GSK offers free vaccines to uninsured adults
RESEARCH TRIANGLE PARK, N.C. GlaxoSmithKline is offering its vaccines free of charge to low-income adults, the British drug maker announced Monday.
The GSK Vaccines Access Program offers adult vaccines for diseases such as hepatitis, tetanus and human papillomavirus for adults ages 19 years and older who lack health insurance coverage for vaccines.
“Vaccines are one of the most effective ways we can prevent and fight disease, and subsequently drive down the cost of health care in the United States,” GSK president for North America Pharmaceuticals Deirdre Connelly said. “Unfortunately, vaccines are severely underutilized by American adults.”
Children up through the age of 18 years are eligible to receive free vaccines under a separate program, Vaccines for Children, which receives federal funding.
FDA committee to review Qnexa
MOUNTAIN VIEW, Calif. A Food and Drug Administration committee will review a drug by Vivus for obesity, the drug maker announced Friday.
The company said the FDA’s Endocrinologic and Metabolic Drugs Advisory Committee was tentatively scheduled to review its application for Qnexa (phentermine and topiramate) on July 15. Vivus submitted its approval application for the drug in late December and expects the FDA to complete its review in October.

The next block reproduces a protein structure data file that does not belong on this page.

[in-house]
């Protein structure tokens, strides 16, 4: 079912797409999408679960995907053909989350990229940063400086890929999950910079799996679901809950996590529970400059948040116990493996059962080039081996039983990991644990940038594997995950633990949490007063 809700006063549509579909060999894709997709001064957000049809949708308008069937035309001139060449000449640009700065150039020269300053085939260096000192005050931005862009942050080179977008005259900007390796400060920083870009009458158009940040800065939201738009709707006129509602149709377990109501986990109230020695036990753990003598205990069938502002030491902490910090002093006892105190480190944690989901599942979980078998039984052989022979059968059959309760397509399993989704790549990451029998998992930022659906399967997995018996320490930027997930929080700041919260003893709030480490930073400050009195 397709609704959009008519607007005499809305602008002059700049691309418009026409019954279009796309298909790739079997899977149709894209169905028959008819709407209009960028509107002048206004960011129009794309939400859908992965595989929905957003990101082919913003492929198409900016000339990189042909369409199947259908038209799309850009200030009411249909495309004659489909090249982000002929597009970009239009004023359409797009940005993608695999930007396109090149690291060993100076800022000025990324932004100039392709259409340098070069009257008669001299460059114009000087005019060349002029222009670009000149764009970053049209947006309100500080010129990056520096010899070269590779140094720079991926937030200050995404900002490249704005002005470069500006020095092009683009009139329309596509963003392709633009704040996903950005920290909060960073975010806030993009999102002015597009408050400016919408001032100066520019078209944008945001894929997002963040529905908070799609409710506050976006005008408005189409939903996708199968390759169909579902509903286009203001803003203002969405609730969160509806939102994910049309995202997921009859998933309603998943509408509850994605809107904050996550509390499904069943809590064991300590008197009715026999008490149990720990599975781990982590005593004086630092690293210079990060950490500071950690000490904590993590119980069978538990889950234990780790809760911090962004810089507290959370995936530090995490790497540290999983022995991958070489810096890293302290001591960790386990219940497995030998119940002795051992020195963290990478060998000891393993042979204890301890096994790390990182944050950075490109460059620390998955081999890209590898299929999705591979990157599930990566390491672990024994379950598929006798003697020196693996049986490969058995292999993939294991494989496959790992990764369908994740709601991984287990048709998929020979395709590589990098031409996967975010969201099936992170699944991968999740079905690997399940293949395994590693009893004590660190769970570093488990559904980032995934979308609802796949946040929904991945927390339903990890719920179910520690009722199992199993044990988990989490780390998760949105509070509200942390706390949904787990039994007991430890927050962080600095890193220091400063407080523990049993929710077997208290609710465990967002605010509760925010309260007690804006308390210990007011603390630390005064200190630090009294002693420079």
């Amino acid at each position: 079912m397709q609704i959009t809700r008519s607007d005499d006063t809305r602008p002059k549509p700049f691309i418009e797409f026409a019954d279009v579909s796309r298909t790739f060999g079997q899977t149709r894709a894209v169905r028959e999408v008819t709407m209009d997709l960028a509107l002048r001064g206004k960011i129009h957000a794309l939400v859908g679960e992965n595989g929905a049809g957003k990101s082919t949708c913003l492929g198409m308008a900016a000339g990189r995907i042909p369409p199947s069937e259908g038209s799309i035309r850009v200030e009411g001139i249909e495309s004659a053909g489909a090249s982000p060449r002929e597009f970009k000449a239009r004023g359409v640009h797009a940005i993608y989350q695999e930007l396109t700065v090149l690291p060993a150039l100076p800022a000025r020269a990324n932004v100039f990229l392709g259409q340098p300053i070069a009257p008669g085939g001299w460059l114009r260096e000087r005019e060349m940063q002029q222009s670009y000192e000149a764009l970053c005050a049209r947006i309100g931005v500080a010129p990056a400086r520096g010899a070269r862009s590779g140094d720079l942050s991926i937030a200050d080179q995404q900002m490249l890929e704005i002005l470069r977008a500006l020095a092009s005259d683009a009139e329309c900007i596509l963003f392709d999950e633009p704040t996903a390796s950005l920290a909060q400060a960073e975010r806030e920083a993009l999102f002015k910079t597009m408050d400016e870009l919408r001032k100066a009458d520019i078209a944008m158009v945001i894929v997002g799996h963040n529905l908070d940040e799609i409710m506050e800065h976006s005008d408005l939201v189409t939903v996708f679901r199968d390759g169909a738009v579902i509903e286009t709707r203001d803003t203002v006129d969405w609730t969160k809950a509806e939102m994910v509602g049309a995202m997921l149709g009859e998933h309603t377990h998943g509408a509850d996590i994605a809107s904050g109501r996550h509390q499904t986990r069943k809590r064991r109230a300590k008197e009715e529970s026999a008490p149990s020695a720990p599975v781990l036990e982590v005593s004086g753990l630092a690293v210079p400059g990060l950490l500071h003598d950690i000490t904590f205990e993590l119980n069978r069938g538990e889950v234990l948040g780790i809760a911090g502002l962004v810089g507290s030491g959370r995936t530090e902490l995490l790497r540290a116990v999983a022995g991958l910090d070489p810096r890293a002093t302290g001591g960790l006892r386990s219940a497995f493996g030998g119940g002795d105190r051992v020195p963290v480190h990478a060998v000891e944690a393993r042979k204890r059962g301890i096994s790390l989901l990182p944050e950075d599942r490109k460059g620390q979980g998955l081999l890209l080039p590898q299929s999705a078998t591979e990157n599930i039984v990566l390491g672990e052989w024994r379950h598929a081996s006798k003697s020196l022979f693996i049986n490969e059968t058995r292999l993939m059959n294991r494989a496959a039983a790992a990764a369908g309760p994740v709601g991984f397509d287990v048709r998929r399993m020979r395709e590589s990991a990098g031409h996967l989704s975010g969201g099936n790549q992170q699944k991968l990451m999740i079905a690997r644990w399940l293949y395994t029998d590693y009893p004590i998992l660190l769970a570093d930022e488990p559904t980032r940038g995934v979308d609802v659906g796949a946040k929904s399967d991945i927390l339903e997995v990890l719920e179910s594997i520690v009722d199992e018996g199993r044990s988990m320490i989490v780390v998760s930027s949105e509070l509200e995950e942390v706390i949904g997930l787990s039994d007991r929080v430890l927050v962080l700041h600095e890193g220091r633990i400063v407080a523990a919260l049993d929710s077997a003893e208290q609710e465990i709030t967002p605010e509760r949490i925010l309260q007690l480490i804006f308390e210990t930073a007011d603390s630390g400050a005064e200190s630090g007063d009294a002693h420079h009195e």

“Review by the advisory committee represents a critical milestone for Qnexa and for Vivus,” Vivus CEO Leland Wilson said in a statement. “We believe Qnexa, if approved, could become a treatment option for obese patients.”
Op-ed on healthcare reform calls for expanded role of nurse practitioners in Texas
SAN ANTONIO An opinion piece written for the San Antonio Express-News urges health reform in Texas and the need for nurse practitioners to be "given the right to diagnose and prescribe on their own," as done in retail clinics.
"Texas has only a few retail clinics; San Antonio doesn’t have any. The problem is cost," David Hendricks wrote Tuesday. "In Texas, state law requires doctors to be on site for 20% of operating hours in urban areas. In rural and designated medically underserved areas, a doctor must review 10% of a clinic’s charts every 10 days. The cost of physician oversight is too high for [the Walgreens and CVS chains], along with the retail clinic companies, to roll out full market coverage in Texas."
Hendricks does, however, point out retail clinics’ cost-effectiveness, citing the acceptance of health insurance plans, with fees capped at less than $100.
"Healthcare reform won’t mean as much as it could in Texas until this change (expanding the role of nurse practitioners and clinical nurse specialists) happens," Hendricks concluded.
To view Hendricks’ piece, click here.